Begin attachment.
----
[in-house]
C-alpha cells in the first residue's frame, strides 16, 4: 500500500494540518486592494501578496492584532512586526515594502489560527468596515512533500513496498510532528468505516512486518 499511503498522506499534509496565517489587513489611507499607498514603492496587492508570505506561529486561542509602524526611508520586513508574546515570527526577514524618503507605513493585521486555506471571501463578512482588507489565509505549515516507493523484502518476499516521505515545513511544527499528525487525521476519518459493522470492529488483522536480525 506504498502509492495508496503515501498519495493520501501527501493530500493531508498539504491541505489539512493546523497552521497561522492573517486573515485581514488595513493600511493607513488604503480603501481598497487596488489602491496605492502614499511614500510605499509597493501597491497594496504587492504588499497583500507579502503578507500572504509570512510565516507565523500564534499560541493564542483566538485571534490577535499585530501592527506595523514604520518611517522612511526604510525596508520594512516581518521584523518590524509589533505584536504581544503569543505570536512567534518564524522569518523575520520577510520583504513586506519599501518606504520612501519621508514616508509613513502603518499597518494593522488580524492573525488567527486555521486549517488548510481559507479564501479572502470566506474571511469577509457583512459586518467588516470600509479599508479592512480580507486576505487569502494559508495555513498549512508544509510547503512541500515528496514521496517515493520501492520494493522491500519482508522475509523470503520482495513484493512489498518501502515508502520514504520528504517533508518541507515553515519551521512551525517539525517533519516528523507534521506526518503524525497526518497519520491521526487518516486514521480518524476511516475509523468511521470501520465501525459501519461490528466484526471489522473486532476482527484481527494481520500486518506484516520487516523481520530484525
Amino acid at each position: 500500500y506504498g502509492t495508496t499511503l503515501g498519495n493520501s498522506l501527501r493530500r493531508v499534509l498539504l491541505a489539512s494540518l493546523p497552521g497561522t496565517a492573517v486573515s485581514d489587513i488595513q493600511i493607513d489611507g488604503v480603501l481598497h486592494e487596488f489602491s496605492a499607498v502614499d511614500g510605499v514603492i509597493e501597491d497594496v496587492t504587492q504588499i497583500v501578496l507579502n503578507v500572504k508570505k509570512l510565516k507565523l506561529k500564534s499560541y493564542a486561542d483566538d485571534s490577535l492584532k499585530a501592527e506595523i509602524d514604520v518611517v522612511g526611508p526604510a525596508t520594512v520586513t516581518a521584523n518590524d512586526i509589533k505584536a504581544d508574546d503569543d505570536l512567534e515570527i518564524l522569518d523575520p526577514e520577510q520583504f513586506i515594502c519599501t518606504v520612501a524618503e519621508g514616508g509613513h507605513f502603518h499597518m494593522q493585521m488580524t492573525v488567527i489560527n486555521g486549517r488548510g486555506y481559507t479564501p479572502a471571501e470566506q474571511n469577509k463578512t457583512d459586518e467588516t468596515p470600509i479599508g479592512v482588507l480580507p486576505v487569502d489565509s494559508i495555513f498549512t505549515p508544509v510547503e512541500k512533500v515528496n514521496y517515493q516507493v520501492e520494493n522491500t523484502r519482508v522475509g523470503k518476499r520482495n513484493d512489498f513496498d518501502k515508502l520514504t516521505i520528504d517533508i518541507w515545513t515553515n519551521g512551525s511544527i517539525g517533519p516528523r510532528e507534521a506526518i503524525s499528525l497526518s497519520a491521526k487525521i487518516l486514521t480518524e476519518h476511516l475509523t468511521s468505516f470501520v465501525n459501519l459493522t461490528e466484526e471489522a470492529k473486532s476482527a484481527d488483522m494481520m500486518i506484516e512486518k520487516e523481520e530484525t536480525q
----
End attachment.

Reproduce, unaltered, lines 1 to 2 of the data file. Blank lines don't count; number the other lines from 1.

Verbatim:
[in-house]
C-alpha cells in the first residue's frame, strides 16, 4: 500500500494540518486592494501578496492584532512586526515594502489560527468596515512533500513496498510532528468505516512486518 499511503498522506499534509496565517489587513489611507499607498514603492496587492508570505506561529486561542509602524526611508520586513508574546515570527526577514524618503507605513493585521486555506471571501463578512482588507489565509505549515516507493523484502518476499516521505515545513511544527499528525487525521476519518459493522470492529488483522536480525 506504498502509492495508496503515501498519495493520501501527501493530500493531508498539504491541505489539512493546523497552521497561522492573517486573515485581514488595513493600511493607513488604503480603501481598497487596488489602491496605492502614499511614500510605499509597493501597491497594496504587492504588499497583500507579502503578507500572504509570512510565516507565523500564534499560541493564542483566538485571534490577535499585530501592527506595523514604520518611517522612511526604510525596508520594512516581518521584523518590524509589533505584536504581544503569543505570536512567534518564524522569518523575520520577510520583504513586506519599501518606504520612501519621508514616508509613513502603518499597518494593522488580524492573525488567527486555521486549517488548510481559507479564501479572502470566506474571511469577509457583512459586518467588516470600509479599508479592512480580507486576505487569502494559508495555513498549512508544509510547503512541500515528496514521496517515493520501492520494493522491500519482508522475509523470503520482495513484493512489498518501502515508502520514504520528504517533508518541507515553515519551521512551525517539525517533519516528523507534521506526518503524525497526518497519520491521526487518516486514521480518524476511516475509523468511521470501520465501525459501519461490528466484526471489522473486532476482527484481527494481520500486518506484516520487516523481520530484525